The Ego and His Own, the seminal defence of individualism, coloured the thinking of Friedrich Nietzsche, Max Ernst, Henrik Ibsen and Victor Serge, among many others, some of whom would vigorously deny any such influence in later years. Less reticent was Marcel Duchamp, who described Max Stirner as the philosopher most important to his work.
Challenging the religious, philosophical and political constraints on personal freedom, Stirner criticizes all doctrines and beliefs that place the interests of God, the state, humanity or society over those of the individual. Anticipating the later work of nihilists, existentialists, and anarchists, The Ego and His Own upholds personal autonomy against all that might oppose it.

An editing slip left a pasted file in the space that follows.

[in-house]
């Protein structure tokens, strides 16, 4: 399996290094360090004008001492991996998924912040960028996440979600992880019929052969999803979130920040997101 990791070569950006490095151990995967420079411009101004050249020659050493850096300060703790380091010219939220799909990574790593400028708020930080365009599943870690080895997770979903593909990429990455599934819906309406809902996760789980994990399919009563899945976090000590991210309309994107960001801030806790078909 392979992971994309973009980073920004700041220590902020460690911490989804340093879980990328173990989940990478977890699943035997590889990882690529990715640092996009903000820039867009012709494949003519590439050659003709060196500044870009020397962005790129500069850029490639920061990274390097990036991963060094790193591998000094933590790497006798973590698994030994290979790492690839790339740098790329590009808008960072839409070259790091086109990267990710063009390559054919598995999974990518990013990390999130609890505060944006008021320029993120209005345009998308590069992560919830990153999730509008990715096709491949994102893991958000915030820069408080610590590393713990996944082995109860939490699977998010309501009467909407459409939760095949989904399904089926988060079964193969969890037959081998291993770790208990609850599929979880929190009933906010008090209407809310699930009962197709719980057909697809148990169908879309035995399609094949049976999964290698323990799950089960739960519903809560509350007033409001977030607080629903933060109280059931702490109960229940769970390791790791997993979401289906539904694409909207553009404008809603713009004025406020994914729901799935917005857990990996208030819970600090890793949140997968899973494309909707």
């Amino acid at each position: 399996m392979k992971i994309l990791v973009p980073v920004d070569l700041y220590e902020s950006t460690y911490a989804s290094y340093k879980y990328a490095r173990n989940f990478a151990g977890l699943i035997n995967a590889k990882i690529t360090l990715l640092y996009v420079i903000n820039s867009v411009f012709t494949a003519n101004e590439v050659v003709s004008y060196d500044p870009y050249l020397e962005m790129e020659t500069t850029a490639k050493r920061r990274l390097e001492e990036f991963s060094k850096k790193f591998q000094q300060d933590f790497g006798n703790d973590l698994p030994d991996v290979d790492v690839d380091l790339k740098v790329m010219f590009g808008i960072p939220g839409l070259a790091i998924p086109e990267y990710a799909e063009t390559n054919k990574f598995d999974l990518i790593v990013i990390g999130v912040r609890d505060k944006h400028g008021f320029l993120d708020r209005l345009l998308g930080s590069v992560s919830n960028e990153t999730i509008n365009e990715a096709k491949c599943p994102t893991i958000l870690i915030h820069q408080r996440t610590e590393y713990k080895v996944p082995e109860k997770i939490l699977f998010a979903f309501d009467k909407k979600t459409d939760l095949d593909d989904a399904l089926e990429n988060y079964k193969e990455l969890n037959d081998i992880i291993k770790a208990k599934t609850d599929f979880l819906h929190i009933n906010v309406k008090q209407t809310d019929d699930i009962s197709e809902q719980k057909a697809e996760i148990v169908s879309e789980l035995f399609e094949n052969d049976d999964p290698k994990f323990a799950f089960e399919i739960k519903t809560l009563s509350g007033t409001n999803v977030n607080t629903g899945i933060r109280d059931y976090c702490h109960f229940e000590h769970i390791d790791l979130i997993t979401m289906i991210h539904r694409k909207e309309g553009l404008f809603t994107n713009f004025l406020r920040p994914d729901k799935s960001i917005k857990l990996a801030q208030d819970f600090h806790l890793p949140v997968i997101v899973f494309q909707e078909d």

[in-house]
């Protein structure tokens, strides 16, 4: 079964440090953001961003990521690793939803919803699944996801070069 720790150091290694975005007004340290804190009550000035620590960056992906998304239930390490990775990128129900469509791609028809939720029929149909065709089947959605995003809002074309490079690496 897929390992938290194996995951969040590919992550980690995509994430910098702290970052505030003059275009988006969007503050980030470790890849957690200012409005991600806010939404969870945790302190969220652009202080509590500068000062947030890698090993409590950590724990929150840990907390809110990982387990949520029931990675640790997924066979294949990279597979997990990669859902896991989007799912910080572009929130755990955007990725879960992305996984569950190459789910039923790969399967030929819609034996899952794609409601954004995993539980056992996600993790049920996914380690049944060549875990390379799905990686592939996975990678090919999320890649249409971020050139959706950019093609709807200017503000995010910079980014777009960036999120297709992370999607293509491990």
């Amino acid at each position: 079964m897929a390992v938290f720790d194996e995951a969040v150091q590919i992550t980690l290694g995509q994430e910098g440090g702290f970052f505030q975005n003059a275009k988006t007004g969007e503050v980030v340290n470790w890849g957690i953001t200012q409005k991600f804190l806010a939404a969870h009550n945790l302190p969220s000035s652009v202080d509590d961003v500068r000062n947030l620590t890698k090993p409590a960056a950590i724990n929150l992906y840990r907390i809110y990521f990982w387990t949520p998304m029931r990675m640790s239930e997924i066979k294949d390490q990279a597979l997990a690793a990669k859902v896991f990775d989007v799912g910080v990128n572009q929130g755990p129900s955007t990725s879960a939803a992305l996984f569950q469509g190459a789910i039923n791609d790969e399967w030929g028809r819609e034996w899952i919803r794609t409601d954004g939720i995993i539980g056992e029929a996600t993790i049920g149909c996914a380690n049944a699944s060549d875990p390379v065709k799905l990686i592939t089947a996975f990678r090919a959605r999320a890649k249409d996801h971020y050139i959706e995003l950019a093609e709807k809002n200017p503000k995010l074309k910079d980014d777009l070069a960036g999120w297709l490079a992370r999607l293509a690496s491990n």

“The most revolutionary book ever published … [Stirner] has left behind him a veritable Breviary of Destruction, a striking and dangerous book. It is dangerous in every sense of the word—to socialism, to politicians, to hypocrisy. But it asserts the dignity of the Individual, not his debasement.”
“You will have heard of Stirner's book, The Ego and His Own … And it is certainly true that we must first make a cause our own, egoistic cause … we are communists out of egoism also, and it is out of egoism that we wish to be human beings, not mere individuals.”